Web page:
Hackett says scientists are only beginning to understand what happens to the body and the brain at altitude. What they do know is that above about 8,000 feet the decrease in air pressure causes a person's capillaries to expand, and in some cases leak, causing a build up of fluid in a part of the body such as the lungs or the brain.

This can lead to extreme pain, dementia and death. At 10,000 feet, the atmosphere is only 50 percent of that found at sea level. Above 25,000 feet, an altitude ominously known as the "death zone," the atmosphere is just 25 percent of that found at sea level. The summit of Everest stands at 29,035 feet or 5.4 miles above sea level.

Outfitter Awareness

Dr. Brownie Schoene, professor of medicine at the University of Washington who studies altitude sickness, says that one reason altitude sickness is so common at high altitude is that many people aren't educated about how to deal with it.

While many well-established guiding outfits make stops at lower altitudes to allow clients to adjust to altitude, known as acclimatization, Schoene says some of them still try to get people up to the top of a mountain as quickly as possible, which is a recipe for getting ill.

"It's better than it used to be," Schoene says. "But for the most part people don't have a clue."

Gordon Janow, program director for Alpine Adventures International in Seattle, says guiding outfits, particularly those in the United States, are well aware of altitude's dangers, and that their clients' health is always a top concern.

"We're constantly watching our clients, keeping tabs on how they're feeling," he says.

Schoene says the most important thing is to be aware of the symptoms of altitude sickness and, if symptoms occur, to drop to a lower altitude and wait for them to disappear. Persons with HAPE men get it five time more frequently than women often experience an irritating cough that produces frothy, often bloody sputum.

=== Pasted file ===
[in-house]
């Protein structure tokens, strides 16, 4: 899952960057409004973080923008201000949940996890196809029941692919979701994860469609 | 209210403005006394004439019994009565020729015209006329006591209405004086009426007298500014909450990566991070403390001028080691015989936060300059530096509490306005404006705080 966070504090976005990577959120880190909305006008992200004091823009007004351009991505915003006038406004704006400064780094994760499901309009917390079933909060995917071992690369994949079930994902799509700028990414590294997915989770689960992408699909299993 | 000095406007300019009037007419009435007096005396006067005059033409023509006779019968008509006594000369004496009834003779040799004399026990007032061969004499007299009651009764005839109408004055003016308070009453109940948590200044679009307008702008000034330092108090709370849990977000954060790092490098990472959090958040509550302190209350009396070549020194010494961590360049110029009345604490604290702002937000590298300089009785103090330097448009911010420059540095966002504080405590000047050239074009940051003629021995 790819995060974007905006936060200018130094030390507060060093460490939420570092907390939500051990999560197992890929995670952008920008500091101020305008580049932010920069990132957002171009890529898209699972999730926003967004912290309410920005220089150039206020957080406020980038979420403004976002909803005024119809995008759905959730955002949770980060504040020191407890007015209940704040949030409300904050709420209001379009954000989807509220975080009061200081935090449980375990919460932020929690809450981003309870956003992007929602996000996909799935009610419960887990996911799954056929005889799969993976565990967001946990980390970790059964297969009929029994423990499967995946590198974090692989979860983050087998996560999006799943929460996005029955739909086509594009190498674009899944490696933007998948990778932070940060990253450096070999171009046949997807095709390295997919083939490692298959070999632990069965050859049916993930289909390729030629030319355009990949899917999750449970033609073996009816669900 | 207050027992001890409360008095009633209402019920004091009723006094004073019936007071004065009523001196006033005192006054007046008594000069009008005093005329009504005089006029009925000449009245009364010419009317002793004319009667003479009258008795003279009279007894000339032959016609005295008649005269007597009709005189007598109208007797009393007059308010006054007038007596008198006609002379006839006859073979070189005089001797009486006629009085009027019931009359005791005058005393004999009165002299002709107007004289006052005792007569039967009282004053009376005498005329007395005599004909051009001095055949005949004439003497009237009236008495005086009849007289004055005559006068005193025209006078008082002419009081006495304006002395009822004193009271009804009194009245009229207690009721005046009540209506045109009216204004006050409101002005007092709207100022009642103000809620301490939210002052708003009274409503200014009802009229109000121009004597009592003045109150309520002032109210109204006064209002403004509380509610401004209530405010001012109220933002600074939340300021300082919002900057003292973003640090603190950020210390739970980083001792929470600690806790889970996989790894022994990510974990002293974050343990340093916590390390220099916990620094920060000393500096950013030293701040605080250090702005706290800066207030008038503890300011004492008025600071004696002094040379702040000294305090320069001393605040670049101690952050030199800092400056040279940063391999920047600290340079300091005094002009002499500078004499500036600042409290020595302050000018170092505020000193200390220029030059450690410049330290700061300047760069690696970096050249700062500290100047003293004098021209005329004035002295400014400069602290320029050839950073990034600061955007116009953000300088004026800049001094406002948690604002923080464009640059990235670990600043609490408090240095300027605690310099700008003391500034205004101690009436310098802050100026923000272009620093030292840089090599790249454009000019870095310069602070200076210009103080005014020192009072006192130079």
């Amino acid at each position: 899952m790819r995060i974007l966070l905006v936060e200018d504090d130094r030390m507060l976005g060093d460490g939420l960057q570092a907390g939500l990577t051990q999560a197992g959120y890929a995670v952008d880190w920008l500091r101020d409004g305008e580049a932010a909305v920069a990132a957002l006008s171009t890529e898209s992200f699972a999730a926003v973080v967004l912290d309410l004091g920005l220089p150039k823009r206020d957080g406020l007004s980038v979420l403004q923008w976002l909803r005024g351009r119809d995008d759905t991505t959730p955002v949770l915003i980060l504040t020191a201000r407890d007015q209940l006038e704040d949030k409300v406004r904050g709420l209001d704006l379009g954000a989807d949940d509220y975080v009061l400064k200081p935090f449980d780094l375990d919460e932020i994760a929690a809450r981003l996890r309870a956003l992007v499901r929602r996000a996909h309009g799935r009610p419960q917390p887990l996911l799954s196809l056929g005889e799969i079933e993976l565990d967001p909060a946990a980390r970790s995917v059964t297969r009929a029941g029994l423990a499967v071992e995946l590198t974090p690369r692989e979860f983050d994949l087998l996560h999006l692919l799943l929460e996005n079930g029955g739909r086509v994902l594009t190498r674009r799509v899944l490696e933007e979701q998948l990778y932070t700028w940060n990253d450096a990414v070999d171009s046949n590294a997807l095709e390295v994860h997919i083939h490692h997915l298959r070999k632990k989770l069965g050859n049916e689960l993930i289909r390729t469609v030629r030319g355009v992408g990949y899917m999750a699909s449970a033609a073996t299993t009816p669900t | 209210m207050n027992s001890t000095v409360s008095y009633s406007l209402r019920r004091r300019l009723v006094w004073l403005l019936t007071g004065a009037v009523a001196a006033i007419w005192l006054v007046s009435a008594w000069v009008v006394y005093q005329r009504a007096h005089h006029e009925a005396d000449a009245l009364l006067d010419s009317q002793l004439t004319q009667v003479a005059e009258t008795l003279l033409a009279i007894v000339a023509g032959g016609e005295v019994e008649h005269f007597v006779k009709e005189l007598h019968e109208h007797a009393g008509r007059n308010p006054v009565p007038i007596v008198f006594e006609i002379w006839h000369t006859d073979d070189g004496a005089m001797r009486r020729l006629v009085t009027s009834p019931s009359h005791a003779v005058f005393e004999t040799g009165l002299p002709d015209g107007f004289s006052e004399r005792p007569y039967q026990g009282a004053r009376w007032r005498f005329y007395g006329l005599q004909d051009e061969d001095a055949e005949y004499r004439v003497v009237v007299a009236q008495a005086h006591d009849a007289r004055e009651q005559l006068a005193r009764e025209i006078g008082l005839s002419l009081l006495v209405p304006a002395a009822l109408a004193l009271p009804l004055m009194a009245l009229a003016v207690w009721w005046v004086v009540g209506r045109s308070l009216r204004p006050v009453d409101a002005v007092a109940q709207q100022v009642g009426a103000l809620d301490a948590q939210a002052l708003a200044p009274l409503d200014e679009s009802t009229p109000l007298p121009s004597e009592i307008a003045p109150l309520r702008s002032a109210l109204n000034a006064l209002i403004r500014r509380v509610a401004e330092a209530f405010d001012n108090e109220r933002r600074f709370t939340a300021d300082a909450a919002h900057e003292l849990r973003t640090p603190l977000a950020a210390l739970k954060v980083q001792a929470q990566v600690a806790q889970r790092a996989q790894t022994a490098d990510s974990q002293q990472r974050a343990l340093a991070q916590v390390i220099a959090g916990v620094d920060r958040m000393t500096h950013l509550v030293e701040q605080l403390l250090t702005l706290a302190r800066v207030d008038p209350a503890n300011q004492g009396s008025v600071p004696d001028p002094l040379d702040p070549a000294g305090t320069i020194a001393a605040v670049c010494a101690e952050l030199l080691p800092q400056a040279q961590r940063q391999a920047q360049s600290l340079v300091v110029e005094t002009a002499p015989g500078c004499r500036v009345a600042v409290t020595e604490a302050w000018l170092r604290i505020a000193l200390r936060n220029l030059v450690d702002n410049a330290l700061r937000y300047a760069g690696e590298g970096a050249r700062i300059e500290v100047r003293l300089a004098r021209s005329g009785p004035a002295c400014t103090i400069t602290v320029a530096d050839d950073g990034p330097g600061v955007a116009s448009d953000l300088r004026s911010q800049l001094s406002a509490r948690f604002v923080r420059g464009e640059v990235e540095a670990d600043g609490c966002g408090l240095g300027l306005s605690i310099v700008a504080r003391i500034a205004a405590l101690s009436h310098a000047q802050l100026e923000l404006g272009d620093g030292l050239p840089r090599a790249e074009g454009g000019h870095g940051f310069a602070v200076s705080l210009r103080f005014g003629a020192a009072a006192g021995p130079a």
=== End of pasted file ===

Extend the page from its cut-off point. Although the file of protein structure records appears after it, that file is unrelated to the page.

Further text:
People with HACE can experience dizziness, extreme tiredness, nausea and a loss of basic motor skills, especially in the hands. They often exercise poor judgment which can be particularly dangerous because it can lead people to ignore or deny their condition or to lose their footing and fall into a crevasse.

Treating the Symptoms

While the best treatment is to reduce altitude, there are some immediate ways to treat altitude sickness.

A drug called Diamox is often prescribed for HAPE and acts by stimulating breathing, so the sufferer takes faster and deeper breaths, thereby getting more oxygen. Another, called Decadron, reduces tissue swelling and can be effective for HACE. Hackett also says new, unconfirmed studies suggest that Viagra can be an effective means of treating both HACE and HAPE.

It's important to remember that these drugs can reduce symptoms but, Hackett warns, should not be a substitute for reducing altitude.

Also, new devices such as or hyperbaric chambers known as Gamow bags are provided by some guiding companies. Gamow bags are collapsible, portable chambers made of fabric. A person afflicted with AMS can be placed inside of the bag and the pressure can be increased by another climber operating a foot pump.

"It's always better to be safe than sorry," Hackett says.